“Nothing better that a good crisis now and again. It brings to light everything you hadn’t pondered before committing to a long-term project with all your faith in God and the best intentions.” Sometimes, as Dieter Wermuth argues on Zeit-Online, necessity knows no law. So the threats louring over the eurozone could induce the EU to set up an embryonic “economic government”.

“As far as the monetary union is concerned, we can’t content ourselves with a simple ‘Just carry on!’,” argues Wermuth. “We need new guarantees – or else we should give up on the whole enterprise. A monetary union cannot do without a common financial policy, or more precisely a political union.” On this head, the journalist applauds Brussels’ plans to put Greece under its oversight, which he calls “a step in the right direction”.

The need for common economic governance

The fact is that “Paris, London and Berlin have never before talked so much about coordinating EU economic policy,” observes editorialist Bernard Guetta in Libération. “In next to no time the speculative attacks on the EU’s weakest links have succeeded in putting on the European agenda ideas of “common economic governance – a barbarous expression whose use reflects the last holdouts against the obvious need for a common government over an entity that already has its own currency, institutions, central bank, elections, parliament and common market, but not a common political or tax system.”

So unexpected moves are in store for us now. “Spectacular about-face: Germany to help cash-strapped Greeks,” headlines the Financial Times Deutschland, reporting that Berlin is looking for a European solution, though not ruling out the possibility of going it alone to achieve its top priority: a stable euro.

Giving the IMF the slip

More broadly, reports Le Figaro, the eurozone countries have worked out an agreement in principle to rescue Greece, which will be presented at the European leaders’ informal summit in Brussels on 11 February. According to the French daily, the rescue “could take the form of bilateral aid, i.e. exceptional state-to-state loans on stringent conditions. Several countries would be tapped for contributions, especially Germany, the foremost economy in the eurozone.”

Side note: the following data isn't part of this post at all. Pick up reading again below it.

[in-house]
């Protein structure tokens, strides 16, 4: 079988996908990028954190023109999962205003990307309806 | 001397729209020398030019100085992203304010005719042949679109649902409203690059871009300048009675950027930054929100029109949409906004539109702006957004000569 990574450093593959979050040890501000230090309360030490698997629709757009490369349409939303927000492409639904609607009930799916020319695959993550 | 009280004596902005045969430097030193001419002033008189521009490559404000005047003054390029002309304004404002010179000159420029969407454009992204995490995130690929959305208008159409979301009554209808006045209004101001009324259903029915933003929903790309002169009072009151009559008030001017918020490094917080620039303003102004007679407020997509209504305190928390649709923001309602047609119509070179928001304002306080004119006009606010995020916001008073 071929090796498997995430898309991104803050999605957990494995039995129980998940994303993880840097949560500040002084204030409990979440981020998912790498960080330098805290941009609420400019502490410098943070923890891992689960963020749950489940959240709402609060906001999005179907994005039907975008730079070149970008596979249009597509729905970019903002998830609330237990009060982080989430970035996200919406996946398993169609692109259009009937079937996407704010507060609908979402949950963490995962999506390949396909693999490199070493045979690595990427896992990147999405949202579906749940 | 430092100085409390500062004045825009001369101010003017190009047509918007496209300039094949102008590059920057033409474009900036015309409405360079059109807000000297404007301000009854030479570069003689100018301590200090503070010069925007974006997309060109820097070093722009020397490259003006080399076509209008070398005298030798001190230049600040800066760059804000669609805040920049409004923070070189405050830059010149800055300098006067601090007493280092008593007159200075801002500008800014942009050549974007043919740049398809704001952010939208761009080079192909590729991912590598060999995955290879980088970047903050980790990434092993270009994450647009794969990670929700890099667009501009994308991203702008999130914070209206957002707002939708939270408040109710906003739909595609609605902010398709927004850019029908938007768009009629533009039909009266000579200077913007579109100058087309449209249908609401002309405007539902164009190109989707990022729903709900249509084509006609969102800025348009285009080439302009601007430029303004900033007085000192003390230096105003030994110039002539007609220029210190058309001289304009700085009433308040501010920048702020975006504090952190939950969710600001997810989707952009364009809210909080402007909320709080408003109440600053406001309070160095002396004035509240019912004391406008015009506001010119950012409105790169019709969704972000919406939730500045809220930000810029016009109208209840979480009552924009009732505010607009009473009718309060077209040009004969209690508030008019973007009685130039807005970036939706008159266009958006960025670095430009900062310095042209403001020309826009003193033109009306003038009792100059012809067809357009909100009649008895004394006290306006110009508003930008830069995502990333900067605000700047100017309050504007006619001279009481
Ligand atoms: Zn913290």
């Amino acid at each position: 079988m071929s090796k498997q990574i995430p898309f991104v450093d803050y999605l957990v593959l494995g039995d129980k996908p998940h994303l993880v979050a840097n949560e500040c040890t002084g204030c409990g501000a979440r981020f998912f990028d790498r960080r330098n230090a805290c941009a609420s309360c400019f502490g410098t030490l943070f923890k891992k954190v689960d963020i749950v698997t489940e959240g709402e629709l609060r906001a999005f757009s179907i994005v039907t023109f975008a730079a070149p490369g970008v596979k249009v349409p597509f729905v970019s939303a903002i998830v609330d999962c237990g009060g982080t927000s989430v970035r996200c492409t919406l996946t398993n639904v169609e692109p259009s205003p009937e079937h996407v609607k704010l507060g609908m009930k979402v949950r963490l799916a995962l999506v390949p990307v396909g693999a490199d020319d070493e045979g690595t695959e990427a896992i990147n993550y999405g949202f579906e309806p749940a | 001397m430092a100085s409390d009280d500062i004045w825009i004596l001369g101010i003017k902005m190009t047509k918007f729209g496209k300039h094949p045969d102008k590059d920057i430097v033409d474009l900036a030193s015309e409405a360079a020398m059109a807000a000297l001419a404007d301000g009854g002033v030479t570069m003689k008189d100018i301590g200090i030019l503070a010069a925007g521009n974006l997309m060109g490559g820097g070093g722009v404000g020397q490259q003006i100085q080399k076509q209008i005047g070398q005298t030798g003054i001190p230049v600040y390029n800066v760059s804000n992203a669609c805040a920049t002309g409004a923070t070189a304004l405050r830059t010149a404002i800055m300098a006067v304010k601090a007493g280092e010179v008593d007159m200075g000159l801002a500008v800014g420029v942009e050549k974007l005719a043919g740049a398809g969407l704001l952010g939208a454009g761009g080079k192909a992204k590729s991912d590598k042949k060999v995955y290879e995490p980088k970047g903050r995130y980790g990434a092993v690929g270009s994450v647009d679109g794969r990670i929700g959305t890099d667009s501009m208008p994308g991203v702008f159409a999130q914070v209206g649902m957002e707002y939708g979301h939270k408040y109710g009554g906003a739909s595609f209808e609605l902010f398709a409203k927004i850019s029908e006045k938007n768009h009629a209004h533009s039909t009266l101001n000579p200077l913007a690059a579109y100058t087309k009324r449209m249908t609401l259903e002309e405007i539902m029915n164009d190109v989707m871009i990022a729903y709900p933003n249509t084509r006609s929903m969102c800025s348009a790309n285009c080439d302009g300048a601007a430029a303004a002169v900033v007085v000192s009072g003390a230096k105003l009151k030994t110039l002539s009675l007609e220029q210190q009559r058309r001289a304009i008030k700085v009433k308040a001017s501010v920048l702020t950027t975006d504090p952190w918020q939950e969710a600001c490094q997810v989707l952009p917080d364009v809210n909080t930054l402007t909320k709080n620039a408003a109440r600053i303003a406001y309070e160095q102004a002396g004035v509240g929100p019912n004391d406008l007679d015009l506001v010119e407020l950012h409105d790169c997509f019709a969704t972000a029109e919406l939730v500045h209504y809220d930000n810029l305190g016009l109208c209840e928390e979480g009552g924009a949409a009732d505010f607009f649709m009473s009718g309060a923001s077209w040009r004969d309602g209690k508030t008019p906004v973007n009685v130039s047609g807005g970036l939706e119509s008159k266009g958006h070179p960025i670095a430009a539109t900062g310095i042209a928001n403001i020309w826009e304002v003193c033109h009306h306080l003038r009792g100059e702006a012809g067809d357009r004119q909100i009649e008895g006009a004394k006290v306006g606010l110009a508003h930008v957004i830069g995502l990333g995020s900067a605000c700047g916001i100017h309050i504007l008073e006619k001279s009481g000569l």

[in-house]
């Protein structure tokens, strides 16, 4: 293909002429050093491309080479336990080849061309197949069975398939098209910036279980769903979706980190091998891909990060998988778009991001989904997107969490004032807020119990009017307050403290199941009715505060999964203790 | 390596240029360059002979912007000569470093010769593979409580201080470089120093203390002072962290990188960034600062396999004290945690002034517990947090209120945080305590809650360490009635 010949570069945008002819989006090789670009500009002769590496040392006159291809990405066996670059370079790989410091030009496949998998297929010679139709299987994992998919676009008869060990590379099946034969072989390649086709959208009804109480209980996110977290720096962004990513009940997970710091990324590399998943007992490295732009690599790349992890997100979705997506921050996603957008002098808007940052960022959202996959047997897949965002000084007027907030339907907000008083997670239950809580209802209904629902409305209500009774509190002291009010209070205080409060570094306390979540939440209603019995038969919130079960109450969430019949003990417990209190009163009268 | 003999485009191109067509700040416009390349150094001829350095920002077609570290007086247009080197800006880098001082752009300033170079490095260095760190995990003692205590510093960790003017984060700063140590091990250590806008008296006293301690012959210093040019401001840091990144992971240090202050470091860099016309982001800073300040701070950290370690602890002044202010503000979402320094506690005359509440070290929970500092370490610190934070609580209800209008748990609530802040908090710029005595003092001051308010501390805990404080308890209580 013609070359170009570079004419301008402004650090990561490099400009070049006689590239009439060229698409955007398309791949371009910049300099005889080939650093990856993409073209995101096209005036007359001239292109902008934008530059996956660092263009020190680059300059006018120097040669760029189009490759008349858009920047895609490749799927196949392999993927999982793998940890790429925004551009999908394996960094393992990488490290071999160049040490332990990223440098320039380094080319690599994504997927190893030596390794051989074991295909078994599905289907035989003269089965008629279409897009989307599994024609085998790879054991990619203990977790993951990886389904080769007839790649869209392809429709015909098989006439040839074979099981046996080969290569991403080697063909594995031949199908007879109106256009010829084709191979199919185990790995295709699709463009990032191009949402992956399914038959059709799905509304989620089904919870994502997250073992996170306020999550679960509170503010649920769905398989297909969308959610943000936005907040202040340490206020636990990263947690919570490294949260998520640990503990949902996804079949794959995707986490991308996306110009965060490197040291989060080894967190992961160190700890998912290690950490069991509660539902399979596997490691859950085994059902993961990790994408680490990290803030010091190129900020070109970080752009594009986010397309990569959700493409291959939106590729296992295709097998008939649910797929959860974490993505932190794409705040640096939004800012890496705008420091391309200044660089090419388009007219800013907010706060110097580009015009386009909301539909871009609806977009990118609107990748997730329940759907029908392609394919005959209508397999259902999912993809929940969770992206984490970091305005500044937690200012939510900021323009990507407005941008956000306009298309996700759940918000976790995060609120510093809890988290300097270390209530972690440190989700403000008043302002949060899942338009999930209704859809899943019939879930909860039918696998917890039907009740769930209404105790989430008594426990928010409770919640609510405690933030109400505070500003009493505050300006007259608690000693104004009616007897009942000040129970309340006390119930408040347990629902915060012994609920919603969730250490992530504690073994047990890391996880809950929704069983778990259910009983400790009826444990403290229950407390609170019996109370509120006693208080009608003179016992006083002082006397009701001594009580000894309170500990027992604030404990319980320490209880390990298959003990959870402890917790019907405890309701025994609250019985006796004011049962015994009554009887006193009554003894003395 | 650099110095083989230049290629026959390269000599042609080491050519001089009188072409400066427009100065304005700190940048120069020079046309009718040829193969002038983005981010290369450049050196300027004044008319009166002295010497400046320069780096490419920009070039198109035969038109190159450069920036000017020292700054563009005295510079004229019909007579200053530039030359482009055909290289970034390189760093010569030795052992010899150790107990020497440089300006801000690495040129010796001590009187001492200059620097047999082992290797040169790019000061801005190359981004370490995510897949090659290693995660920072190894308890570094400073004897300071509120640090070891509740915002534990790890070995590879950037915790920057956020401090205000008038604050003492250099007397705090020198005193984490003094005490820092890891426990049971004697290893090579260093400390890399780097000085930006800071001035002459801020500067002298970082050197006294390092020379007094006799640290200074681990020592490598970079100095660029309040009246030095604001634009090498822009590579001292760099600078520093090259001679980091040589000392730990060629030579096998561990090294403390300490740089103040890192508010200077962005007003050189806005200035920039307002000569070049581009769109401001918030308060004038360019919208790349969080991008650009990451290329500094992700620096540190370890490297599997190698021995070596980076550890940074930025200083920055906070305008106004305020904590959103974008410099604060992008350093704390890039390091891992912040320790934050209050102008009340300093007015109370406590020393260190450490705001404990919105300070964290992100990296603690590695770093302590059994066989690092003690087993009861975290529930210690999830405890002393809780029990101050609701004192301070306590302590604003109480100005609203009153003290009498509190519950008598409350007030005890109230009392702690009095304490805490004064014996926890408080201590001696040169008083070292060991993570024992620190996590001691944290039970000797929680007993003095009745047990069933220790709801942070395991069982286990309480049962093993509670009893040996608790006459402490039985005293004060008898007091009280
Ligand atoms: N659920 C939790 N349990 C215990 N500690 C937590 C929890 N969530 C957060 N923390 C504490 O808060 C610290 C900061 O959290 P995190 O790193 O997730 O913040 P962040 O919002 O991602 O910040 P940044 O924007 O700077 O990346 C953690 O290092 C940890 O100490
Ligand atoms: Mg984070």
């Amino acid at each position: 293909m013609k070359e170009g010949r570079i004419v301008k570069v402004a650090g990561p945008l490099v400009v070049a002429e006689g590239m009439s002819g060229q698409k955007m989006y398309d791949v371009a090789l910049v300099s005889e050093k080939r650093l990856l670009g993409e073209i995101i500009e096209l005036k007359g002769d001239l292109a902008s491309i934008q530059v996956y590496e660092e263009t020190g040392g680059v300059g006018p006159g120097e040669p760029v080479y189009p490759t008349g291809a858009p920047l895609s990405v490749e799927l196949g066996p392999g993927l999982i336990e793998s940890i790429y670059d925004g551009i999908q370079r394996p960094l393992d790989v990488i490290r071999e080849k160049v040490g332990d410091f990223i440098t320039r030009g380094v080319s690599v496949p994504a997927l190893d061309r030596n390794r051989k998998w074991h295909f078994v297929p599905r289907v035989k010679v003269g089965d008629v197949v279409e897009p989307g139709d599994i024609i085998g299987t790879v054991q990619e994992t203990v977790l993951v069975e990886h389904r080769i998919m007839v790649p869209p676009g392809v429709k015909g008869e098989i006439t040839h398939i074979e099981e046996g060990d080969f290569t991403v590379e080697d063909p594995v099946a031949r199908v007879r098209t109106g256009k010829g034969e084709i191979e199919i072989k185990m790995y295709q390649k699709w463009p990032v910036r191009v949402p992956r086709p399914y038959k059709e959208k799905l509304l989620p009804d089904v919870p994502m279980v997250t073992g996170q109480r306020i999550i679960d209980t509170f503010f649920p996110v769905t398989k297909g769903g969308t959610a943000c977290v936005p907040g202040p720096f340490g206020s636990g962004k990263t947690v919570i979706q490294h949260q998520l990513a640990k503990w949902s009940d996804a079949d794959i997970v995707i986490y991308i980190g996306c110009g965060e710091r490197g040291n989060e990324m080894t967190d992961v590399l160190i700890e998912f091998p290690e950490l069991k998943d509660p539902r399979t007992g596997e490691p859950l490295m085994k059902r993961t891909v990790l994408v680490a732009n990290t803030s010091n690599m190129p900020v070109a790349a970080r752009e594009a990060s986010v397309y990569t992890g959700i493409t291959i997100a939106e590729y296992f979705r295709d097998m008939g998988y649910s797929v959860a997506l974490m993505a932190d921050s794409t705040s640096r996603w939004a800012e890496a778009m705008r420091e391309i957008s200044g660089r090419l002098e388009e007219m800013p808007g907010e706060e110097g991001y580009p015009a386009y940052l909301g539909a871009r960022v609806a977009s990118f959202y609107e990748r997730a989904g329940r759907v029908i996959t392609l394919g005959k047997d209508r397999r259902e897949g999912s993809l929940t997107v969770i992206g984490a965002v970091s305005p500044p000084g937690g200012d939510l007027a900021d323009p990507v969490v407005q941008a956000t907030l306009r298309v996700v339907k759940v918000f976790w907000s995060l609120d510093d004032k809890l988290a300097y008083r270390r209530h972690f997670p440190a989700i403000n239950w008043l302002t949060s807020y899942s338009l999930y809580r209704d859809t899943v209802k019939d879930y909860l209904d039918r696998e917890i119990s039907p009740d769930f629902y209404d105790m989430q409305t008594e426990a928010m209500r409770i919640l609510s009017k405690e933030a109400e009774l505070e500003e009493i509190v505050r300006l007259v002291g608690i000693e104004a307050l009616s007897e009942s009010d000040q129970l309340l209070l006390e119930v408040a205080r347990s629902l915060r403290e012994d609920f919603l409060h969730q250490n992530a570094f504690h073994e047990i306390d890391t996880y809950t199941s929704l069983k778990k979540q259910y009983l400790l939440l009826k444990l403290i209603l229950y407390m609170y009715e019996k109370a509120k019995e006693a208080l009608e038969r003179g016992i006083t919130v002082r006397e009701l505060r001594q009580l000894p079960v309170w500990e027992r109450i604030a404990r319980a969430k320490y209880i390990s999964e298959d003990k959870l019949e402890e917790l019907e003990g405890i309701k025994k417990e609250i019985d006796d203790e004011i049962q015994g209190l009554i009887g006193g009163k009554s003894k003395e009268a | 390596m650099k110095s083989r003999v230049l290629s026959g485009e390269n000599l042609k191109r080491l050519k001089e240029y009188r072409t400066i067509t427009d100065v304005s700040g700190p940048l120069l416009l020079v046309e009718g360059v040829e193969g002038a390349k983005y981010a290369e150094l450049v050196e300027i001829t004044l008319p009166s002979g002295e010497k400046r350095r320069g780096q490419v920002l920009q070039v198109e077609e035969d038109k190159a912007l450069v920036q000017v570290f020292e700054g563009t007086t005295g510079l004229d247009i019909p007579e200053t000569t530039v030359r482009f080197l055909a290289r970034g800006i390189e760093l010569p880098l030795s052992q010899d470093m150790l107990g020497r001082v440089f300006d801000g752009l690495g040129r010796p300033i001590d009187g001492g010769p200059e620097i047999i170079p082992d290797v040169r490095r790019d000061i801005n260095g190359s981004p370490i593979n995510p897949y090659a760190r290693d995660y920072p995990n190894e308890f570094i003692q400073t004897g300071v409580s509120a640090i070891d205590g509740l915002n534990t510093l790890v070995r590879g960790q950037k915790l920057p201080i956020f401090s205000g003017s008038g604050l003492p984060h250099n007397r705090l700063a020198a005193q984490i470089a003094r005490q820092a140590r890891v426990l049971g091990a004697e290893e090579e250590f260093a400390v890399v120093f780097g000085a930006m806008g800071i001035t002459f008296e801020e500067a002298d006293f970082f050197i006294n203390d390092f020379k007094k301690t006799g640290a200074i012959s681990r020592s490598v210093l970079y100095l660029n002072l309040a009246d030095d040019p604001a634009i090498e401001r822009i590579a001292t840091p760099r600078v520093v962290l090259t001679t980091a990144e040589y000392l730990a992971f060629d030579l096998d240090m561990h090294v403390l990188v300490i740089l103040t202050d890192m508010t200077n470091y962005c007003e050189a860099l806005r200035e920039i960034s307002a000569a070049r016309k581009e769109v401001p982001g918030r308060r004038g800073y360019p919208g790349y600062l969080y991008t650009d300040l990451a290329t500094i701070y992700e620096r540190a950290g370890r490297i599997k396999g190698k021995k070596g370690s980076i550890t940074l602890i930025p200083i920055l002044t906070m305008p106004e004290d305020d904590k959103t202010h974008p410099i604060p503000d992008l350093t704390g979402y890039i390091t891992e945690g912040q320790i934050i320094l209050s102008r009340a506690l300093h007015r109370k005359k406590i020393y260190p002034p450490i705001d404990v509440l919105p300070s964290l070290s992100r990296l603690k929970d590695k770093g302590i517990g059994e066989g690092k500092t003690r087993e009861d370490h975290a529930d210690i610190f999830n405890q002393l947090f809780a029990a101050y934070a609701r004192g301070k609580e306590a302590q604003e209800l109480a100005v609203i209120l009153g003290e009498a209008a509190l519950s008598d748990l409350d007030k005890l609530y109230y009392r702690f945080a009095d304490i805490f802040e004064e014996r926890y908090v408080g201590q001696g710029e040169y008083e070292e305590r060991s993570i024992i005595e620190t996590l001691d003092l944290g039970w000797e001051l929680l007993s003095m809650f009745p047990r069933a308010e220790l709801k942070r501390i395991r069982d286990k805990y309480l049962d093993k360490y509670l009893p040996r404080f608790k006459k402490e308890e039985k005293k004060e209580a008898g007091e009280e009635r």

But Europe is eyeing another option as well, according to Le Figaro: "loan guarantees for Greece under the aegis of a European fund”. Such measures, explains Le Monde, would keep Greece from having to ask the International Monetary Fund (IMF) to help it restructure its debt: outside interference of the sort would be humiliating and a symbol of EU impotence.

Van Rompuy takes control

It remains to be seen who would be in charge of the nascent economic government. The Independent cites “leaked documents” revealing that Herman Van Rompuy "is using the financial crisis sweeping the eurozone to launch an audacious grab for power over national budgets”. The London-based daily quotes a “secret annexe” to the invitation to the Brussels summit that Mr Van Rompuy sent out to EU heads of government: "Whether it is called co-ordination of policies or economic government, only the European Council is capable of delivering and sustaining a common European strategy for more growth and more jobs." "The crisis,” adds the permanent president of the European Council, “has revealed our weaknesses.”

What he has in mind more specifically: “Budgetary plans, structural reform programmes and climate change reporting should be presented simultaneously to the Commission." As one source in Brussels sums it up, “The idea is to put all European economies under surveillance. You can expect some important decisions to be taken this week."